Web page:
A ferritin blood test checks the amount of
ferritin in the blood. Ferritin is a
protein in the body that binds to iron; most of the
iron stored in the body is bound to ferritin. The amount of ferritin found in
the blood is the same amount that is in the body.
The normal values listed here—called a reference range—are just a guide. These ranges vary from lab to lab, and your lab may have a different range for what's normal. Your lab report should contain the range your lab uses. Also, your doctor will evaluate your results based on your health and other factors. This means that a value that falls outside the normal values listed here may still be normal for you or your lab.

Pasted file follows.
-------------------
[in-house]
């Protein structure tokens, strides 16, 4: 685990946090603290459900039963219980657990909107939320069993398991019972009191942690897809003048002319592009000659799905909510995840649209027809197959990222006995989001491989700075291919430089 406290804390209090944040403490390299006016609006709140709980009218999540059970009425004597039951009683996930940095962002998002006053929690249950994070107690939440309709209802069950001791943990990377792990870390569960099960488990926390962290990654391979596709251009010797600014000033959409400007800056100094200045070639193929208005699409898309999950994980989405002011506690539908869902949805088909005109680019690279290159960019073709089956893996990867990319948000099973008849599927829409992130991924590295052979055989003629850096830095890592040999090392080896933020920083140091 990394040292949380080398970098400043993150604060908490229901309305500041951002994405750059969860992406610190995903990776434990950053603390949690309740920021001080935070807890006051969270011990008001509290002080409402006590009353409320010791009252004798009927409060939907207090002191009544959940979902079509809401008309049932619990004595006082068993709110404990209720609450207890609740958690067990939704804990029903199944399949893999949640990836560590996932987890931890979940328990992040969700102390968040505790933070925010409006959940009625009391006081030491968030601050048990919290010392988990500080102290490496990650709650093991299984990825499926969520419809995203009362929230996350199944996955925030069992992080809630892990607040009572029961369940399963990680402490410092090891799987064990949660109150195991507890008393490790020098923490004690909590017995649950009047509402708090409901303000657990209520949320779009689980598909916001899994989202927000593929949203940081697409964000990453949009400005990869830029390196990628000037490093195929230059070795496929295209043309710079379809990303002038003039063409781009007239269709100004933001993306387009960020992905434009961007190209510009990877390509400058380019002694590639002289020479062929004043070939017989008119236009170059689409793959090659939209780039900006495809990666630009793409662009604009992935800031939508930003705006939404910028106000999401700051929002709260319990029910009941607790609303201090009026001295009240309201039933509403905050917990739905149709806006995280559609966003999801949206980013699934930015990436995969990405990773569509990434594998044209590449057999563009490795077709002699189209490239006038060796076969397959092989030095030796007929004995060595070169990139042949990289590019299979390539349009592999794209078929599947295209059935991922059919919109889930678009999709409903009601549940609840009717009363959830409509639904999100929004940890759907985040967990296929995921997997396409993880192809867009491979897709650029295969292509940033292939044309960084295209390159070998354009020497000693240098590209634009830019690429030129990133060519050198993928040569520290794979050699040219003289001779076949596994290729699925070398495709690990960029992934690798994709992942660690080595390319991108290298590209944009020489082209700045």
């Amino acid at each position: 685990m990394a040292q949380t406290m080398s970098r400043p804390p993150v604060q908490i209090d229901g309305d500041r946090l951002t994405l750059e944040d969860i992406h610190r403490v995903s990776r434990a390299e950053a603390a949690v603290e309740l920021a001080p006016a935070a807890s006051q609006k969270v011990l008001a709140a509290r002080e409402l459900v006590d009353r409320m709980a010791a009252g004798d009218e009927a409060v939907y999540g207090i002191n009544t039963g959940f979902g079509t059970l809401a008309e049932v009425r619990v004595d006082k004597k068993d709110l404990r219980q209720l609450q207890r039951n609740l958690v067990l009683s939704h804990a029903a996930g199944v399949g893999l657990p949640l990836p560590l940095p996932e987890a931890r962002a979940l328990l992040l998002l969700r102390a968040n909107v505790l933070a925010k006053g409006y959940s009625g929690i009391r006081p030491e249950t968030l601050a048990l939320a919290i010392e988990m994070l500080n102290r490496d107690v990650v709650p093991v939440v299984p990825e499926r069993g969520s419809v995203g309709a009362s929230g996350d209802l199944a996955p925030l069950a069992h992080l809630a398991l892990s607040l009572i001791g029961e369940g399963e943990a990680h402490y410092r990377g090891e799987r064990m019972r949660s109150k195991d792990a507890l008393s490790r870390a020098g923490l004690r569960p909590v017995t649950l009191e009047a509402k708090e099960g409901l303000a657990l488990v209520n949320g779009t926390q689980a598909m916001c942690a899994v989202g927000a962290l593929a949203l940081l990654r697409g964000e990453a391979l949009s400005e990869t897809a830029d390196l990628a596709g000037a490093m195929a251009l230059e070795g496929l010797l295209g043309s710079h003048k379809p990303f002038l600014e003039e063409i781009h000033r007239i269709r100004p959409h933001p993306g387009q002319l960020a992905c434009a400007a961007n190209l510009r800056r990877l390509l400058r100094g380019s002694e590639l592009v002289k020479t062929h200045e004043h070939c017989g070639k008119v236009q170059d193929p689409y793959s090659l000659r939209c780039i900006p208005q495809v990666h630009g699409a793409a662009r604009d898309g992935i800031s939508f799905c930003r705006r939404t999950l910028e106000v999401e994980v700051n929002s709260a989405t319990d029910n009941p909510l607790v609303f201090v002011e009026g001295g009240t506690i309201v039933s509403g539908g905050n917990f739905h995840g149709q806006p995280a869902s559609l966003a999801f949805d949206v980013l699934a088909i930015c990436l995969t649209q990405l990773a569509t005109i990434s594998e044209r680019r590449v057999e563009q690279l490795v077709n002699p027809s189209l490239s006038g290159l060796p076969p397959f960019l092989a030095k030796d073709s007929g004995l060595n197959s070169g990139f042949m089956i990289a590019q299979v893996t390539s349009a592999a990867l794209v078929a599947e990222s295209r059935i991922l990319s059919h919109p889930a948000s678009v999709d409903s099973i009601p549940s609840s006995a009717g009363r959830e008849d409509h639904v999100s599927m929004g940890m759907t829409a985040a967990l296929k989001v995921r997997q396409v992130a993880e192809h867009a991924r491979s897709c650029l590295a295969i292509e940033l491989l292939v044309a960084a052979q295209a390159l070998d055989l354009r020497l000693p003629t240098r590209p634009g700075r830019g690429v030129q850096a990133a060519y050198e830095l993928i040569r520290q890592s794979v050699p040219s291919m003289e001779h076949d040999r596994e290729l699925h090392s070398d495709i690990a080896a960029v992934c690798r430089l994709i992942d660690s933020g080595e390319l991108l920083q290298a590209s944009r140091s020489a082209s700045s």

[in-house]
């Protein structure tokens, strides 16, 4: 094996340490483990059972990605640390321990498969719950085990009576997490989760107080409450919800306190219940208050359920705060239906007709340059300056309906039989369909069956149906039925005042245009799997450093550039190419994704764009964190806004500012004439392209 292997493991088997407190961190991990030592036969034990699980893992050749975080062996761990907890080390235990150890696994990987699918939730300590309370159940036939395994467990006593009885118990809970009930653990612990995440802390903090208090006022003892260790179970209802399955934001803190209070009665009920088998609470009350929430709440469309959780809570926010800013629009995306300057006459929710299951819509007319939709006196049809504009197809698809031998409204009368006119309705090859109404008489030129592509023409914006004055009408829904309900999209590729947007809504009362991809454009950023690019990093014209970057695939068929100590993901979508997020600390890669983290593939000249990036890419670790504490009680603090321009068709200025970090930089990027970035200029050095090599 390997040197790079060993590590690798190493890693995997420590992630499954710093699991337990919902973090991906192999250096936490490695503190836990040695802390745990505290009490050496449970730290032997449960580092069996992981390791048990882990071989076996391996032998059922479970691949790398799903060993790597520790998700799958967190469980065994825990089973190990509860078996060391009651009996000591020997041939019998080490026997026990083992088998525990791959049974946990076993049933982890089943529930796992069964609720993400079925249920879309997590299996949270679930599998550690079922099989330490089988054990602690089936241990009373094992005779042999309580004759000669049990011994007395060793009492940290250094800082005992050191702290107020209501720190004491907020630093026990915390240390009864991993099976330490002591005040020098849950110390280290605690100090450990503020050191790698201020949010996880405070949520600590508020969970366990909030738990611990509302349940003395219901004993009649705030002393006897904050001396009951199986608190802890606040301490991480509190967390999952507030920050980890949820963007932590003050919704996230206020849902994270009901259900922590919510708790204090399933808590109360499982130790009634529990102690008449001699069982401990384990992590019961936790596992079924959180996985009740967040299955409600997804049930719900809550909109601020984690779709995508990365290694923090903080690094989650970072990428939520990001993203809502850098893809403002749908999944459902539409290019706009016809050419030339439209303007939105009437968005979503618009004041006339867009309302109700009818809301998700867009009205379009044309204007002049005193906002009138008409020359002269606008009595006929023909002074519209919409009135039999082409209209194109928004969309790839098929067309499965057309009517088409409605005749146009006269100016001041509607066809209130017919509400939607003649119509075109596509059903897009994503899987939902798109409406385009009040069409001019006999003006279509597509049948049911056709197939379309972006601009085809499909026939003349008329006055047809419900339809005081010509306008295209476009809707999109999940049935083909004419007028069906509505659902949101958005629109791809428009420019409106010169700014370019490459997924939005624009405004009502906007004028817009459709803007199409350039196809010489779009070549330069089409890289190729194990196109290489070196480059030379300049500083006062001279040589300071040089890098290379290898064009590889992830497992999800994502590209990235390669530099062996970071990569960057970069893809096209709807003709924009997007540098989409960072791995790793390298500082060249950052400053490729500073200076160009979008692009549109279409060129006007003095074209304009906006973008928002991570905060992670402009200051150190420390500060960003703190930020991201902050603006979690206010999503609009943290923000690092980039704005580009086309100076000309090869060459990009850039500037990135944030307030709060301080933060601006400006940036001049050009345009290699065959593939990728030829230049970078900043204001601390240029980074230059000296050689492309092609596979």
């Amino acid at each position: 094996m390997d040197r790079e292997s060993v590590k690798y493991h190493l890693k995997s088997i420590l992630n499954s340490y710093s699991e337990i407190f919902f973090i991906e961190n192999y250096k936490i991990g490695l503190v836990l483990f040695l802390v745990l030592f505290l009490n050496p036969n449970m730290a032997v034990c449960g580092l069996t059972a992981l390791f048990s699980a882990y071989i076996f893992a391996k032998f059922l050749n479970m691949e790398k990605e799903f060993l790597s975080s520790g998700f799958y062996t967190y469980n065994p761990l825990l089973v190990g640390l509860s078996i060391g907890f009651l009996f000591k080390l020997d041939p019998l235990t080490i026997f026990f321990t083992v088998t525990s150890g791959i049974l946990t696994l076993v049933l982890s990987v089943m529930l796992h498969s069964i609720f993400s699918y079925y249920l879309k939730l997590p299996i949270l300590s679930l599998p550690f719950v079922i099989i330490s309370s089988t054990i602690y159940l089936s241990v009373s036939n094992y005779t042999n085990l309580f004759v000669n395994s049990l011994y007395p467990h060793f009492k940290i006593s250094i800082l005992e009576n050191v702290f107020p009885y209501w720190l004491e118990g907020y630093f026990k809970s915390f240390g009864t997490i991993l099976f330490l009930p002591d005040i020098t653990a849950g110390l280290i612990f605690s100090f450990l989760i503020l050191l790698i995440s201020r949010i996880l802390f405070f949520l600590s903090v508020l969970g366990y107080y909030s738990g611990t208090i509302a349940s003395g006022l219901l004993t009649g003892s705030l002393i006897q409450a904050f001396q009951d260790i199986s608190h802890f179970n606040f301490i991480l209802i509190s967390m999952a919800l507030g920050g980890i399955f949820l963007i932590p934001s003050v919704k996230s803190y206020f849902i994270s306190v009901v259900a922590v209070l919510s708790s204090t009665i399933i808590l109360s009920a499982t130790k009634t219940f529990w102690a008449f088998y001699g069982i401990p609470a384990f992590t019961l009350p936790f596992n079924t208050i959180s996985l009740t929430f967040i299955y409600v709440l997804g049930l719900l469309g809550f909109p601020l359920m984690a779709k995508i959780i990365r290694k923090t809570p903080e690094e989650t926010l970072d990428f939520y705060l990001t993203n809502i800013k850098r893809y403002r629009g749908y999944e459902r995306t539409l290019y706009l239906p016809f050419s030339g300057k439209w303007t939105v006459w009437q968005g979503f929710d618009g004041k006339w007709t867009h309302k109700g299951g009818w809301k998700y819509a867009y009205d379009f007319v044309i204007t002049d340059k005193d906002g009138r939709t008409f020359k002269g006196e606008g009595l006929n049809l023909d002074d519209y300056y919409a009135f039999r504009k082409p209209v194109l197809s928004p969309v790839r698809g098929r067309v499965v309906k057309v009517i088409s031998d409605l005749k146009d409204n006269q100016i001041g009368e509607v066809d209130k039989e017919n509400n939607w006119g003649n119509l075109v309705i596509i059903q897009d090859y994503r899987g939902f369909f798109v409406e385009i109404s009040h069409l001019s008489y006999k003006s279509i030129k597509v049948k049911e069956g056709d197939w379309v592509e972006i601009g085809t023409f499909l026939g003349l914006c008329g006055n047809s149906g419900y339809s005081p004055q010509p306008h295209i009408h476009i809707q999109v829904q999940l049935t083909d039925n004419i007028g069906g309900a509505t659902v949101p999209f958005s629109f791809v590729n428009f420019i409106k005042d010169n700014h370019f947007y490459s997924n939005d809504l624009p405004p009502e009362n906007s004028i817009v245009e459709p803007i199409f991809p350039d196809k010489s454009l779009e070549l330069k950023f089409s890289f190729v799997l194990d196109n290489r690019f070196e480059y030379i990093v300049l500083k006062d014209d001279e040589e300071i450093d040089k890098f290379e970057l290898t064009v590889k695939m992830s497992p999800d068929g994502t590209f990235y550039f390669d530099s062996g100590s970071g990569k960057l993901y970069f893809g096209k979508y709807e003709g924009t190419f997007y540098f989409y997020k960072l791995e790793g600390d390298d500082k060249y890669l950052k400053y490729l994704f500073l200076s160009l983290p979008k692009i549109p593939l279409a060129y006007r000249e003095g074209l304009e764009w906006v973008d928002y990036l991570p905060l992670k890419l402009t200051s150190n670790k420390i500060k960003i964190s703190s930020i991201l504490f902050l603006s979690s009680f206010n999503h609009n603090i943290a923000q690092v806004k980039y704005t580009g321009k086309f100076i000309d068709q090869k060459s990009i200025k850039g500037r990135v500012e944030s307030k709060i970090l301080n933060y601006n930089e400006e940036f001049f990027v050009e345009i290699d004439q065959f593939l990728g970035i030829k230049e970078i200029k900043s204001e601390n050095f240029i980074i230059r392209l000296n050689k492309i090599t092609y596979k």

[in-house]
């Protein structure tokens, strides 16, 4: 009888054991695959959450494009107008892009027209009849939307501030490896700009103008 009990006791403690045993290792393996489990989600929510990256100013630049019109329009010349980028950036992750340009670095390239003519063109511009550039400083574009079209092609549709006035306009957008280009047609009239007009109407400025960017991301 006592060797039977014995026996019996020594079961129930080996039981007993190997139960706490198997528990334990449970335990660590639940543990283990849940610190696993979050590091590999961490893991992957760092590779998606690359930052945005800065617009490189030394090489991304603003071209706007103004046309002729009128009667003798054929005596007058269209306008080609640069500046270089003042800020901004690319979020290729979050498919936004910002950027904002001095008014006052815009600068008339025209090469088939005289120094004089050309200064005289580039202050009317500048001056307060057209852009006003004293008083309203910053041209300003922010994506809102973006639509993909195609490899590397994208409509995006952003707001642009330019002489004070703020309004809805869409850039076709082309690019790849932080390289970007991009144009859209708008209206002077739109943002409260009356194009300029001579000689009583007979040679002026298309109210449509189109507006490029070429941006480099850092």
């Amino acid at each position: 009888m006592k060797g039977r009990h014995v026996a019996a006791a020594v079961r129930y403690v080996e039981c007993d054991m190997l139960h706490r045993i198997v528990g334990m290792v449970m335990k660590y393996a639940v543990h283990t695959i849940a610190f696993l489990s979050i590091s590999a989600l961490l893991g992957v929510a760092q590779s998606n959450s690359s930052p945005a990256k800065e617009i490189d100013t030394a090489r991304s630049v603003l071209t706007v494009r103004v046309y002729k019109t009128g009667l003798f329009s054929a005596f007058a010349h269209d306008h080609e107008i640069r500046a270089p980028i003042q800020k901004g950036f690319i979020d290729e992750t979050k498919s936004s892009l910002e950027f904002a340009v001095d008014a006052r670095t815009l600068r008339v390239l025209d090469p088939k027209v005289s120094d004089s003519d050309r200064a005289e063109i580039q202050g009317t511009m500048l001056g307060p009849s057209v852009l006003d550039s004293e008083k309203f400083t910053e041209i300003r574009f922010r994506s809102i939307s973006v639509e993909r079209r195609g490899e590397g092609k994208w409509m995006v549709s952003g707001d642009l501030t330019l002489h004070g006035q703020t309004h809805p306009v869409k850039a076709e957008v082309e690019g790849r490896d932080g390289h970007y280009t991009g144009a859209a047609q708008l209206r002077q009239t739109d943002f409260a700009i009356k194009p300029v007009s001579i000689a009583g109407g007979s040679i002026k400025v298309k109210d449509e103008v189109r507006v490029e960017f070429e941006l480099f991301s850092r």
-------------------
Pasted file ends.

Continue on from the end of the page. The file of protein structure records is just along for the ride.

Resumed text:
- Very high ferritin levels (greater than 1,000
ng/mL) can mean a large buildup of iron in the body (hemochromatosis). One form of this condition is passed
on in families (genetic hemochromatosis). Some diseases, including
thalassemia, and some types of
anemia that cause red blood cells to be destroyed, can
also cause hemochromatosis. Also, if you have many blood transfusions, this can
sometimes cause the body to store too much iron (acquired
- High ferritin levels may also be caused by
leukemia, infection, inflammatory conditions (such as
lupus), or a diet that is too high in
- Too much iron in body organs, such as the pancreas or heart,
can affect how the organ works.
Low ferritin levels often mean an iron
deficiency is present. This can be caused by long-term (chronic) blood loss
from heavy menstrual bleeding, pregnancy, not enough iron in the diet, or
bleeding inside the intestinal tract (from
colon polyps ,
hemorrhoids , or other conditions). In rare cases, too
much iron may be lost through the skin (because of a disease such as
psoriasis ) or in the urine.